You can do all sorts of tricks, for example map makers include fictitious objects and places, which detects copying, and I can’t tell you how many people do this with stl and dxf files, it’s incredibly common, in fact it is more common than not… I could name you one motor vehicle component, it’s made in one of four different places, and you can tell which one by measuring a particular dimension…. but it doesn’t prevent dupes, it just makes them easy to detect after the event.

      Which is fine for mass produced shit, short run is a different world entirely.

      Comment by wimminz — July 27, 2014 @ 9:17 pm

      • Follow up to myself “Trust me when I tell you, compared to the planning and set-up and tweaking you *used* to have to do, it is just as exactly as easy as queuing a print job on the office printer”

        Back in the day, before computers and cnc and dro and all that shit, temperate climate machine shop, in winter you did the precision work in the afternoon, after the tool had had a chance to warm up on lower precision work in the morning, and then 45 minutes to rest and even out temps during lunch, in summer you did the precision work first thing in the am.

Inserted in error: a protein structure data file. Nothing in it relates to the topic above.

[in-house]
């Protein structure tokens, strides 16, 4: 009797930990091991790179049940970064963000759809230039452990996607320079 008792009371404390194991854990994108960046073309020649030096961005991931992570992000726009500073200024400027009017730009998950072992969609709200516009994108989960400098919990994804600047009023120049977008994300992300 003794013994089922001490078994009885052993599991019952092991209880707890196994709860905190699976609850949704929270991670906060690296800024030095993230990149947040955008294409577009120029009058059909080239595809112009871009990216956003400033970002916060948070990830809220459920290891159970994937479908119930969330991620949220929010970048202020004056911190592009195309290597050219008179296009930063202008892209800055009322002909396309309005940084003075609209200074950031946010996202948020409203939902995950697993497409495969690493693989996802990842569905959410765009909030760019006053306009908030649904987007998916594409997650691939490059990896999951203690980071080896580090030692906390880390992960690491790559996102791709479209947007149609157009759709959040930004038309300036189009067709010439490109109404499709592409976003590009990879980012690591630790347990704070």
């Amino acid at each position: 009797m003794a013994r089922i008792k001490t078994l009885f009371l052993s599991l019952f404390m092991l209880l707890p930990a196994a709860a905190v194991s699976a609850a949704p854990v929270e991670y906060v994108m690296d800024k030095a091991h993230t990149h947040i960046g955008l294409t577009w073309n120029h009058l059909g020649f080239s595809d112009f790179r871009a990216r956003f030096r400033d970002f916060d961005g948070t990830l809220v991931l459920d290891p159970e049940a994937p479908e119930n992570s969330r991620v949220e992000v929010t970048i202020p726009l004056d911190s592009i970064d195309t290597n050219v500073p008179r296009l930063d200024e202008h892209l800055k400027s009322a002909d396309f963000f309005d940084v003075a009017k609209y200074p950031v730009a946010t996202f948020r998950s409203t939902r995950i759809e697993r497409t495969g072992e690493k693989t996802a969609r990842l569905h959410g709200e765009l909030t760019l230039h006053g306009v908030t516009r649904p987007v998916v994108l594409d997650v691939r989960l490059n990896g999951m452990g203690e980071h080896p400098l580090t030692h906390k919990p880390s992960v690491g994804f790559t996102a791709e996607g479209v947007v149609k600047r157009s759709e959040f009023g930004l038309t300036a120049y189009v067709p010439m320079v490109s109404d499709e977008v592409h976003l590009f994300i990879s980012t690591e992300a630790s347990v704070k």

I know cunts now with micrometers and they have maybe ever used the reference pieces two or three times, in total, back in the day, they were used every bloody HOUR…. even if you were measuring the same thing over and over, just to catch temperature and handling.

        Christ they used to leave the work outside or in the stores on a shelf to “season” (and I’m talking ferrous metals here, not bloody wood) for days or weeks or sometimes even months before even considering putting it in a machine and cutting.

        You kids today, don’t know you’re born… lol… now git off my lawn…

        Your old boss, maybe, he didn’t have an attitude problem, maybe you did, not appreciating just how truly skilled and careful and versatile and experienced you had to be, back in the day….. just a thought…

        Comment by wimminz — July 27, 2014 @ 9:29 pm

        • If I didn’t think you knew what you were talking about, I wouldn’t waste time arguing with you, since there would be nothing to be learned and I have limited time in my day.